"While interviews with Coogler reveal he based Wakanda on Lesotho, a small country surrounded on all sides by South Africa, it has become clear that most discussions about the film share a similar geography; its borders are dimensional rather than physical, existing in two universes at once. How does one simultaneously argue the joys of recognizing the Pan-African signifiers within Wakanda, as experienced by Africans watching the film, and the limits of Pan-Africanism in practice, as experienced by a diaspora longing for Africa? The beauty and tragedy of Wakanda, as well as our discourse, is that it exists in an intertidal zone: not always submerged in the fictional, as it owes much of its aesthetic to the Africa we know, but not entirely real either, as no such country exists on the African continent. The porosity and width of that border complicates an already complicated task, shedding light on the infinite points of reference possible for this film that go beyond subjective readings."

"How then does one criticize what is unquestionably the best Marvel movie to date by every conceivable metric known to film criticism? How best to explain that Black Panther can be a celebration of blackness, yes; a silencing of whiteness, yes; a meshing of African cultures and signifiers — all this! — while also feeling like an exercise in sustained forgetting? That the convenience of having a fake country within a real continent is the way we can take inspiration from the latter without dwelling on its losses, or the causes of them. Black Panther is an American film through and through, one heavily invested in white America’s political absence from its African narrative.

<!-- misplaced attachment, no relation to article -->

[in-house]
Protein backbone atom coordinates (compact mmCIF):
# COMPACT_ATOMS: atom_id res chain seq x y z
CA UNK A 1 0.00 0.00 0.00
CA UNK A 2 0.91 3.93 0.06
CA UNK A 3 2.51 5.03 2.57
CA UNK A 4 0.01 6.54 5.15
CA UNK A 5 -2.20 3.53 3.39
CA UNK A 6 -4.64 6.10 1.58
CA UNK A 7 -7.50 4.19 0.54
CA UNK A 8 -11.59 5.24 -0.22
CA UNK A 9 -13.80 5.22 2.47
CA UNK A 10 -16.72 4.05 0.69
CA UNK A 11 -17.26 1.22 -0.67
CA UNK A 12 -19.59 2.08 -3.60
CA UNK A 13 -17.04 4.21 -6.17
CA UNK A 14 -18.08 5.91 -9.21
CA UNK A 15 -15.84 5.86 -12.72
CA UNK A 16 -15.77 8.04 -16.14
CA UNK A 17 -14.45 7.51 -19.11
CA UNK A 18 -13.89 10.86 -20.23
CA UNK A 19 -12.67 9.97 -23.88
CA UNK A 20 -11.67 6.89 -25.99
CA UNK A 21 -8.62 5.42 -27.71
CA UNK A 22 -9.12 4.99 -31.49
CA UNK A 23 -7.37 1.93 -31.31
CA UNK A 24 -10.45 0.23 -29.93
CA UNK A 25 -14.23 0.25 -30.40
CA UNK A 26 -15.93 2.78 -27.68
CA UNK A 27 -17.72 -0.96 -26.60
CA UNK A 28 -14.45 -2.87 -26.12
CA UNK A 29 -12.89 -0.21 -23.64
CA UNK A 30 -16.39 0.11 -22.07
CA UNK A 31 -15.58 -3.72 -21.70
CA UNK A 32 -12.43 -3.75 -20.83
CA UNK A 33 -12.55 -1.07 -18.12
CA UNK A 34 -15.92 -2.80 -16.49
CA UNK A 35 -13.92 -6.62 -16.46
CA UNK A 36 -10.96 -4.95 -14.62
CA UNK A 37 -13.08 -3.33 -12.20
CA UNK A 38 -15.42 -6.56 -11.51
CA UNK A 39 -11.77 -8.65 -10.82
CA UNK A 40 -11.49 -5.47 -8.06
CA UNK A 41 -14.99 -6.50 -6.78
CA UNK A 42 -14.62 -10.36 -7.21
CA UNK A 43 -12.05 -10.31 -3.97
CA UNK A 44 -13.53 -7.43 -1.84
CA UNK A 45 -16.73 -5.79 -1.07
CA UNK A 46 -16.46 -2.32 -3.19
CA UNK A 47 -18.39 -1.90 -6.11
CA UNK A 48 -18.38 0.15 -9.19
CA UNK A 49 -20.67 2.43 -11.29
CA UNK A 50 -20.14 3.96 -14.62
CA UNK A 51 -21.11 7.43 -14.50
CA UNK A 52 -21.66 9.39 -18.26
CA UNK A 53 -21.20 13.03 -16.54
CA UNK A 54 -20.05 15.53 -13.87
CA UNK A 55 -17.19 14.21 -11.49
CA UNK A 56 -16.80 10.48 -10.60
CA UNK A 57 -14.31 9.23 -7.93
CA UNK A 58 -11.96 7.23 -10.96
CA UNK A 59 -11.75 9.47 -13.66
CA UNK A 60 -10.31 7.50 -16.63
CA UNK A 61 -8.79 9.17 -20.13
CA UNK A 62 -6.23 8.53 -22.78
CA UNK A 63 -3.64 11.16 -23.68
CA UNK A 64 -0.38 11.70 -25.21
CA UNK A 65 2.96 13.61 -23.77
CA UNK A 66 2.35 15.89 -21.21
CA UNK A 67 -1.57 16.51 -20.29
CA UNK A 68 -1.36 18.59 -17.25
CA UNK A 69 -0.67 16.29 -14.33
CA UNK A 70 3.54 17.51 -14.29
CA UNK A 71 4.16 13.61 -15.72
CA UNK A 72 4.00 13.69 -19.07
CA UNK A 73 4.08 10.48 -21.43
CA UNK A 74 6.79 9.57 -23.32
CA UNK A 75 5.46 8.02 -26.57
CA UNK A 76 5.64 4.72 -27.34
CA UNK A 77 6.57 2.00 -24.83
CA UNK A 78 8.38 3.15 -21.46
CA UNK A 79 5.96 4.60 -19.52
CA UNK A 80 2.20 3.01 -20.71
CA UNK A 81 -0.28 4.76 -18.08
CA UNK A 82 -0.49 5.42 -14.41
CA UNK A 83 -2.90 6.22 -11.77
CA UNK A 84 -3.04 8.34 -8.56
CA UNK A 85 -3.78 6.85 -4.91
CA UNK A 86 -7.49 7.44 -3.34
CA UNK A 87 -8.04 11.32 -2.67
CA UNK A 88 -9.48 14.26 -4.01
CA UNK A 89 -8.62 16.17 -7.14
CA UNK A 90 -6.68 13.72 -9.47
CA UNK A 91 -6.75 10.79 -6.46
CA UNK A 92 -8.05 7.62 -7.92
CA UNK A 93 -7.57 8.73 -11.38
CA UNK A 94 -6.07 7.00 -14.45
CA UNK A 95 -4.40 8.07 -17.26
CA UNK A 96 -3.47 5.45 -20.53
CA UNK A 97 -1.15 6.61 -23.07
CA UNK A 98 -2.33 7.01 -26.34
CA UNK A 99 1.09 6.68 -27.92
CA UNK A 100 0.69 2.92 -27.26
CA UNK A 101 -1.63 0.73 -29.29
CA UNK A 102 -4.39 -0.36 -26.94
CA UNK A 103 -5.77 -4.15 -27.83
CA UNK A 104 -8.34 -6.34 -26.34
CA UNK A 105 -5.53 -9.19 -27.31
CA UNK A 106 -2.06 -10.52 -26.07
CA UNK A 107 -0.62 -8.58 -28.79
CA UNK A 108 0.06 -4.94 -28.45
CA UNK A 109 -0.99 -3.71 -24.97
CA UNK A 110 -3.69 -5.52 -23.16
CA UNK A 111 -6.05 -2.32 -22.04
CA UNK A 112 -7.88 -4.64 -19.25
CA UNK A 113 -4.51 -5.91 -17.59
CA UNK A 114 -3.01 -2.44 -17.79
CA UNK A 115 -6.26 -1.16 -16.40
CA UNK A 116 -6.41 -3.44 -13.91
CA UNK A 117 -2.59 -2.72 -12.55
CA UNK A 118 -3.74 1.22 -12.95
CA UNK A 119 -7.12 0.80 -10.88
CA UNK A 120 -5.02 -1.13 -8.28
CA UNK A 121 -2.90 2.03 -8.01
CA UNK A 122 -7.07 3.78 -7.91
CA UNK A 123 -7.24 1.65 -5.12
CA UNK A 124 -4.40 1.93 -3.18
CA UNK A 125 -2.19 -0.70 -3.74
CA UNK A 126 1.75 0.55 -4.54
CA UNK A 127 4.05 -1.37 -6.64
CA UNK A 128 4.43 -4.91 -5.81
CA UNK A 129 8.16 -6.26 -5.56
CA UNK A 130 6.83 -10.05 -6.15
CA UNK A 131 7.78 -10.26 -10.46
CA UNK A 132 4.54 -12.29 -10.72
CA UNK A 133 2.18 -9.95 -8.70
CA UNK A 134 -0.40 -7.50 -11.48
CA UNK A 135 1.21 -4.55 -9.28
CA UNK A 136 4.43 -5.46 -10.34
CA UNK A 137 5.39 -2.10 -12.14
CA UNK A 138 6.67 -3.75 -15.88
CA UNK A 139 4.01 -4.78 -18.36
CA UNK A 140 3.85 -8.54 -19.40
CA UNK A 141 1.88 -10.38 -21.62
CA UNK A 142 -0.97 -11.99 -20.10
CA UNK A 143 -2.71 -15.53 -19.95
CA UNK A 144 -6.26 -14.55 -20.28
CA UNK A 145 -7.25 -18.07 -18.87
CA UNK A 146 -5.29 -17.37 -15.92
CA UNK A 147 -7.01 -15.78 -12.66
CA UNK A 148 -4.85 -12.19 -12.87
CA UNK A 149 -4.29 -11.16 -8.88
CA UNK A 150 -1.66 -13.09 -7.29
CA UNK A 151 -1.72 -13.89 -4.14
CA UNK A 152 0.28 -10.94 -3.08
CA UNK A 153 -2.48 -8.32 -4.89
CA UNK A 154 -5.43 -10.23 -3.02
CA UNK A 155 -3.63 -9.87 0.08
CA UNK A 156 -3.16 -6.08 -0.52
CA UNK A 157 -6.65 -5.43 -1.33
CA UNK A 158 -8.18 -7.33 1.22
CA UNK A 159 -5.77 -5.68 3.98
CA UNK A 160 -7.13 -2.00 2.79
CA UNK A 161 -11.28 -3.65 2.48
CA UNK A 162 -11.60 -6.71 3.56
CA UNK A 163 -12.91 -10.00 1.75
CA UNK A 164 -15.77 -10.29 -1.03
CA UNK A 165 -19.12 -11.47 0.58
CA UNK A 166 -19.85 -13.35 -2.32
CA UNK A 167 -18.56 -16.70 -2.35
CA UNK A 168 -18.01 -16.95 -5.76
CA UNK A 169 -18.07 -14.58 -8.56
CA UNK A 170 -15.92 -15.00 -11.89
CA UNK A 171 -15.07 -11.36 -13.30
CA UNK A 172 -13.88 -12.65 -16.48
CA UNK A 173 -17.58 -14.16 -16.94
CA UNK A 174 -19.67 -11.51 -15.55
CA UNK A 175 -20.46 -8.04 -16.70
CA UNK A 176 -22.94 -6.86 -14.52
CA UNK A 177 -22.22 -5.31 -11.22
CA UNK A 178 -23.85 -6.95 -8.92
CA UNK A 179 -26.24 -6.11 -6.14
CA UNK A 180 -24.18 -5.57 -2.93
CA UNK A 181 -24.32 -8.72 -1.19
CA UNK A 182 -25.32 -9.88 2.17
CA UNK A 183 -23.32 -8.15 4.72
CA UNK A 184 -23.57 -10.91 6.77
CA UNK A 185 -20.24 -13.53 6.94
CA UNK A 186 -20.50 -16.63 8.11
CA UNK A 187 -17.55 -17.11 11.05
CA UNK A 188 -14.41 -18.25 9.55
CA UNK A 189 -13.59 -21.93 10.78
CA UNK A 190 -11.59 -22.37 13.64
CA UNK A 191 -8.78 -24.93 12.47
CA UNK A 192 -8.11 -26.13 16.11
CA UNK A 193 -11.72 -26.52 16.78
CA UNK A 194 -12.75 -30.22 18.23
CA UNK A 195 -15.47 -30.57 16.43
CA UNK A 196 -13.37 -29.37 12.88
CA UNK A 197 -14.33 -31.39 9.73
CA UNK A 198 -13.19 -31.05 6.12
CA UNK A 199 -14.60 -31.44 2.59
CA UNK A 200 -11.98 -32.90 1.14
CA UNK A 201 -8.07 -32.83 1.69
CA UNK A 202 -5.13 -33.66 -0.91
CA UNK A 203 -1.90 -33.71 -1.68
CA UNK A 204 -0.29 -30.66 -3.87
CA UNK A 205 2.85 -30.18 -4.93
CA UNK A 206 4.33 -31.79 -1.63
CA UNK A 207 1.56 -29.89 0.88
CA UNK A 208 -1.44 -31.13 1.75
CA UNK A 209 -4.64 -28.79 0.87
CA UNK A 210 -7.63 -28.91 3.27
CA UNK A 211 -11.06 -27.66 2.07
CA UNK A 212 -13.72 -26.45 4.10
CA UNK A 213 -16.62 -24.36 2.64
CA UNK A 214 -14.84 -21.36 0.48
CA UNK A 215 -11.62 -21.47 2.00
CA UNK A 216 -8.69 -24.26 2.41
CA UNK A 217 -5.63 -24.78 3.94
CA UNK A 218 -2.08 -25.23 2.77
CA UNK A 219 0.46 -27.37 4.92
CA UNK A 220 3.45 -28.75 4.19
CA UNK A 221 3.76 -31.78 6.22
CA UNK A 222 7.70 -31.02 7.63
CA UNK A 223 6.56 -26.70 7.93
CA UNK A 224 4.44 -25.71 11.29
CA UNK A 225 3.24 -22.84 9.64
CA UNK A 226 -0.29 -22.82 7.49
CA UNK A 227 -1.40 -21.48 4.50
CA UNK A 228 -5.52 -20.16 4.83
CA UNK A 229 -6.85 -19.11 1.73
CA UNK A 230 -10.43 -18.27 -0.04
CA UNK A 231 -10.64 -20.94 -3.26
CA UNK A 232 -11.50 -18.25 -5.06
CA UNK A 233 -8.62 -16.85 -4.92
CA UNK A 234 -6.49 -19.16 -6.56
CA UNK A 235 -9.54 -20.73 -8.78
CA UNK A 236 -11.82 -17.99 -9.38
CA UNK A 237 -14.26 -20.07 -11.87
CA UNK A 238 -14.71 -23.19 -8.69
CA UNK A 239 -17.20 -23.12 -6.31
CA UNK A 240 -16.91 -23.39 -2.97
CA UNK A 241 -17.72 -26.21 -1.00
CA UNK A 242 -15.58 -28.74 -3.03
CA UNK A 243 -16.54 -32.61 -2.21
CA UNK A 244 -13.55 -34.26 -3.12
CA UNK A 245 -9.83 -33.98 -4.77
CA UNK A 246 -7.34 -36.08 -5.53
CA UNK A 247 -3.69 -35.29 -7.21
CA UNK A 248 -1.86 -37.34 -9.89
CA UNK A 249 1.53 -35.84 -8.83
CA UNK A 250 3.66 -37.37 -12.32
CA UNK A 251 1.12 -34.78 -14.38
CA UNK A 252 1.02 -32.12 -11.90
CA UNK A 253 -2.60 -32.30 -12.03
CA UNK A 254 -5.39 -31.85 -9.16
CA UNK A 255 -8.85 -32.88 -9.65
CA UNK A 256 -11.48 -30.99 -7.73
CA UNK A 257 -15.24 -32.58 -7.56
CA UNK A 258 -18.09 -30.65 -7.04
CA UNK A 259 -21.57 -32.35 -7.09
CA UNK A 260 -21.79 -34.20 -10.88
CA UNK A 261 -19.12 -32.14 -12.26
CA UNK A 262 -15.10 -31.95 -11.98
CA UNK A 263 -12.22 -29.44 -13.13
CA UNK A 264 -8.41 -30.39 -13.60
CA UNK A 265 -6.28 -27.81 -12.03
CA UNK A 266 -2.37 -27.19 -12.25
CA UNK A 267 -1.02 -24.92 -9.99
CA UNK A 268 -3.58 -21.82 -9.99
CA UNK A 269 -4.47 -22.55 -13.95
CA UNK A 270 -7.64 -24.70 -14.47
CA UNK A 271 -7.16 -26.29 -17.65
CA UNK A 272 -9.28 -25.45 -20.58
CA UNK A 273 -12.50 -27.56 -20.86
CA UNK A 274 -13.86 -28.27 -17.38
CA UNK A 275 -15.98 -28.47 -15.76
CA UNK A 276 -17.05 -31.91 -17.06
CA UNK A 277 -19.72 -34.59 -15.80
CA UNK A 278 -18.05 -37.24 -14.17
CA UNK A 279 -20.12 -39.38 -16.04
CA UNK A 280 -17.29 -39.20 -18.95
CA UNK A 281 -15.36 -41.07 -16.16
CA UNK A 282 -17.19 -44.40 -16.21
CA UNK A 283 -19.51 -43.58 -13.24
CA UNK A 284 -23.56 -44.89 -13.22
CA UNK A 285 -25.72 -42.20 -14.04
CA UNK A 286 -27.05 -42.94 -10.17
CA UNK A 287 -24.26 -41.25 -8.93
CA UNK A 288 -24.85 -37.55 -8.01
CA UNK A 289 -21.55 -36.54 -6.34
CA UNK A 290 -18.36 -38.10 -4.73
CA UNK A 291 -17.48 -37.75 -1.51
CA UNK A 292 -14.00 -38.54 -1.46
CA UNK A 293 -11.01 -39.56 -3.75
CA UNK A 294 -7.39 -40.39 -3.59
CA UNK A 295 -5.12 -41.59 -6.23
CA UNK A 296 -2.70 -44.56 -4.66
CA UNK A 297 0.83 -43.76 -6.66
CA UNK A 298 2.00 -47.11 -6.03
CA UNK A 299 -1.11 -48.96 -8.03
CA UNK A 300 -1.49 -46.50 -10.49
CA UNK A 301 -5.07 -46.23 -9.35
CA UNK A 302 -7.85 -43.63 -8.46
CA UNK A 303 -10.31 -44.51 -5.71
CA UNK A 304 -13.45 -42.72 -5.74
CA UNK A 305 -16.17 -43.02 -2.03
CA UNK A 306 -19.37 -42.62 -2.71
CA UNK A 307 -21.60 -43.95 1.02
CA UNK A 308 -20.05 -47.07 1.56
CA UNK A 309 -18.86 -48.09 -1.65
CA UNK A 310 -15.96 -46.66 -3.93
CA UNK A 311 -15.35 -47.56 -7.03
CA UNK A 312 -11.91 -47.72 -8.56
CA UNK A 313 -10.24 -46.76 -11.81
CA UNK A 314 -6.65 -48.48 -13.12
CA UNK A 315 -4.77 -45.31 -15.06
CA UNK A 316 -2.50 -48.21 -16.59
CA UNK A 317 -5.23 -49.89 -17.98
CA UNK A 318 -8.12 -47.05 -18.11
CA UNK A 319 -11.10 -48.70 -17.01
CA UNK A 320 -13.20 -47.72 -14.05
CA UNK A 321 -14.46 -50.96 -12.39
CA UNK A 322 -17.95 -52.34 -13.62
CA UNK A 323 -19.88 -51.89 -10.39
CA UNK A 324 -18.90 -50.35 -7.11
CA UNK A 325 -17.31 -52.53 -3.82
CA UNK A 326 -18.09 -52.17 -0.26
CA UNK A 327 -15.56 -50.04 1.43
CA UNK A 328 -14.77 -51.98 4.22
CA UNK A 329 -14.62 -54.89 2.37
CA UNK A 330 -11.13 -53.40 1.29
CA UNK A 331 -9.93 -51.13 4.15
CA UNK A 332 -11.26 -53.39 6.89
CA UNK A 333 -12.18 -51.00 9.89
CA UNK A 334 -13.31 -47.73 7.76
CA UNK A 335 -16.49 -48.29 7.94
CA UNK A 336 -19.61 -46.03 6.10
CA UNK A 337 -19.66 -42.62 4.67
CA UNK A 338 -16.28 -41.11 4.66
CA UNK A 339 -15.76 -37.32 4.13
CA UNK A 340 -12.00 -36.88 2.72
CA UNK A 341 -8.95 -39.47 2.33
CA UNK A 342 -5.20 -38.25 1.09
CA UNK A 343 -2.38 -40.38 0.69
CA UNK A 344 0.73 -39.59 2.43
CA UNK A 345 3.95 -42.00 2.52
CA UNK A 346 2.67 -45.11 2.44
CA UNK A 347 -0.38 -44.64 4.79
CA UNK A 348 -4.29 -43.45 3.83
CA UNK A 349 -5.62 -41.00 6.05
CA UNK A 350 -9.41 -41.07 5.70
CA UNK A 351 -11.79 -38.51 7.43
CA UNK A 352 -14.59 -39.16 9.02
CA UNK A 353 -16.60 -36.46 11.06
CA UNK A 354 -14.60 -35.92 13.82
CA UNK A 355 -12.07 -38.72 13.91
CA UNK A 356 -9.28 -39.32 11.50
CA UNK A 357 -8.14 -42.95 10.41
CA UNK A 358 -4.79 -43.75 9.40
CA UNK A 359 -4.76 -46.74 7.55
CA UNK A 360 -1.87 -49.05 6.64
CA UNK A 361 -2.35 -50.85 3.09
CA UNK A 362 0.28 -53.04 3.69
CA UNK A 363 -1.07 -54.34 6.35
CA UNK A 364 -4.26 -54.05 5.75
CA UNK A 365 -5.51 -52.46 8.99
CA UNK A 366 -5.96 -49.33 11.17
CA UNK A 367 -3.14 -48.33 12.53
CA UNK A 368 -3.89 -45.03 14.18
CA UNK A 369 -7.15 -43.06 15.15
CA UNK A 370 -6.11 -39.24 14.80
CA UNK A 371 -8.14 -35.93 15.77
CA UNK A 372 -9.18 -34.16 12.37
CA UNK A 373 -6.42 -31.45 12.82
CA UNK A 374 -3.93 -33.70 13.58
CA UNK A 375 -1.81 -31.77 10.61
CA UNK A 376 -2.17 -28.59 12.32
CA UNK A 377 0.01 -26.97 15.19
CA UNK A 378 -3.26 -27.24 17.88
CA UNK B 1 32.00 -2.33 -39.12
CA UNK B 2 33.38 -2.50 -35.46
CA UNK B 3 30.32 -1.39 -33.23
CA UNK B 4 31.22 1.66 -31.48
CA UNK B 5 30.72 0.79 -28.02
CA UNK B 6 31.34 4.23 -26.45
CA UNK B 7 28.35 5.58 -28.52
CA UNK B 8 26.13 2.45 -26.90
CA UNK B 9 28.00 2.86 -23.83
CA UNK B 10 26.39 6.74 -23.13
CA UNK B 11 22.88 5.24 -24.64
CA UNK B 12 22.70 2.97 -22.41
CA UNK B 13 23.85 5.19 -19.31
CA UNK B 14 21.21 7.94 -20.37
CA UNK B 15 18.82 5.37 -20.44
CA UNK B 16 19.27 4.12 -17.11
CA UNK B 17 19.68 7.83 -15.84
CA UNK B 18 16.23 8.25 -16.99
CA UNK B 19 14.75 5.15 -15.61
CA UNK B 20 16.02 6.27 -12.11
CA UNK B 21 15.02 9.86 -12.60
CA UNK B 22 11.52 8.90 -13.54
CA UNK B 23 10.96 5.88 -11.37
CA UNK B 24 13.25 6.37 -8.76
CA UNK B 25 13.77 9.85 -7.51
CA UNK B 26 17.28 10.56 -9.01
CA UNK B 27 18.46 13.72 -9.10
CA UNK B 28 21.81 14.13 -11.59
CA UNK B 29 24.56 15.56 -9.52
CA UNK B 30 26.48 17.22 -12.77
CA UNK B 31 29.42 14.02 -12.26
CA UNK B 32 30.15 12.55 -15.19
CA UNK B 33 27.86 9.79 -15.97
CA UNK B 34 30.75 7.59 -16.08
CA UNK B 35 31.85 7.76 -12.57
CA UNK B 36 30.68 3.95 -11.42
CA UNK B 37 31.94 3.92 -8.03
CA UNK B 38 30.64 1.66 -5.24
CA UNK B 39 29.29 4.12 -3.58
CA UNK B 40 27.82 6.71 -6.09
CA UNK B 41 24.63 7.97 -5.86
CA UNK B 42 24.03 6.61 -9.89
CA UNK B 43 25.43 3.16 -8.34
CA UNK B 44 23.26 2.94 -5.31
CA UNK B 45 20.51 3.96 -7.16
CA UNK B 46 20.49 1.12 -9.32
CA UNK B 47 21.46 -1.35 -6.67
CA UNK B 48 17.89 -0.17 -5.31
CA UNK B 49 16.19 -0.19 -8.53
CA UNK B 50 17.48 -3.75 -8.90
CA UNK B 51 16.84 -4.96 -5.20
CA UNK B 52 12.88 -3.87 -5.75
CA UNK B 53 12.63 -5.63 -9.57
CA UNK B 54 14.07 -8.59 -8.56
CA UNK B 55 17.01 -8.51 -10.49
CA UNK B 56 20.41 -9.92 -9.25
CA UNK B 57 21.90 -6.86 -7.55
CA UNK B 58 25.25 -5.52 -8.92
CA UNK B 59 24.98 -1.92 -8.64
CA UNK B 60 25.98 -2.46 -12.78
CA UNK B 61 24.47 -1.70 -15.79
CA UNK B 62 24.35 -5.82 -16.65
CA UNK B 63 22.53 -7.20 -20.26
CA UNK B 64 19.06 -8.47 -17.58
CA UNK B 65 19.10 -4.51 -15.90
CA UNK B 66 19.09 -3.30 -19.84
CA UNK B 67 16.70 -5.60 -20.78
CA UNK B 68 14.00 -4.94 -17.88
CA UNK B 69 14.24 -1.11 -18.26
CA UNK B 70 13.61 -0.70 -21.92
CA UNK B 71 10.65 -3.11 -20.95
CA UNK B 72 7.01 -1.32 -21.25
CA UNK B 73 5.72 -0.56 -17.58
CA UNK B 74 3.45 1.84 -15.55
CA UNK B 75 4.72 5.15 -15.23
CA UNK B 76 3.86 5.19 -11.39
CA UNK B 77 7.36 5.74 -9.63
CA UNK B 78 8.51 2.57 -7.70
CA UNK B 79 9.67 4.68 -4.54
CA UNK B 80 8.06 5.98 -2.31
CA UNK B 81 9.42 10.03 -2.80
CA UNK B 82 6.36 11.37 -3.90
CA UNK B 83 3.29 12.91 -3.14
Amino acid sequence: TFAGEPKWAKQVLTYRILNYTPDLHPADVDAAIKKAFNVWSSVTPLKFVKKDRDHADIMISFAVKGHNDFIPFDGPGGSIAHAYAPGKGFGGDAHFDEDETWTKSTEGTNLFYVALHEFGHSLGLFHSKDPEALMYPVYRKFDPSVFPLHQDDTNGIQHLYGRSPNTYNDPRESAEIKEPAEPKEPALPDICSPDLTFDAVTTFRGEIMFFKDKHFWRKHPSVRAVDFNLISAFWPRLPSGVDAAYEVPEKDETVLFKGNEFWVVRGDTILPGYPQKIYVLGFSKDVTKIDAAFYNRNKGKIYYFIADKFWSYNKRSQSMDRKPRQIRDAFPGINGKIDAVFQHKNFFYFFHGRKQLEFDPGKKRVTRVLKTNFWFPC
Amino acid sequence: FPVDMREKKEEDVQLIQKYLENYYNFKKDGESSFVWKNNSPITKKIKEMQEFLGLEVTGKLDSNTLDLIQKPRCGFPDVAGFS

When Killmonger goads a museum curator early on in the film, calling out a history of looting, it is condemnation that falls squarely on Britain’s shoulders. Rarely must the audience think about the C.I.A.’s very real history in Africa. The fact that viewers were steered, at any point, into rooting for Martin Freeman, a British actor playing an American C.I.A. operative who attempts to purchase stolen resources from a white South African arms dealer, means that even a cinematic turducken of imperialist history gets a pass."

"Nonetheless, Black Panther is an undeniable joy to watch, even it if it is, at times, hard to experience. I can tell you that one of the most important things I saw, in a film set in Africa in 2018, wasn’t just the film’s lack of whiteness, but the almost complete absence of China, a country whose economic expansion throughout the continent has been singular and complicated. What’s more, for all of Killmonger’s liberation talk, Black Panther is also about the unrooted feelings of first-generation Americans, which for all intents and purposes Killmonger is. People, who despite knowing their origins, know that they will to some extent always be lost to them. Killmonger’s Wakandan-American rage and potential liberation comes from a uniquely complicated place, but we’ve yet to conjure a word for the pain of that proximity. Understandably, Black Panther only has room for so much politics, but it is important to acknowledge that it is in this selection that it reaches and abandons so many people. The film was never going to be everything to everyone — even if it meant everything to everyone. The film’s righteous anger is grounded in a real America with real problems, while its hopes lie in a fictional country distinctly removed from the reality of Africa.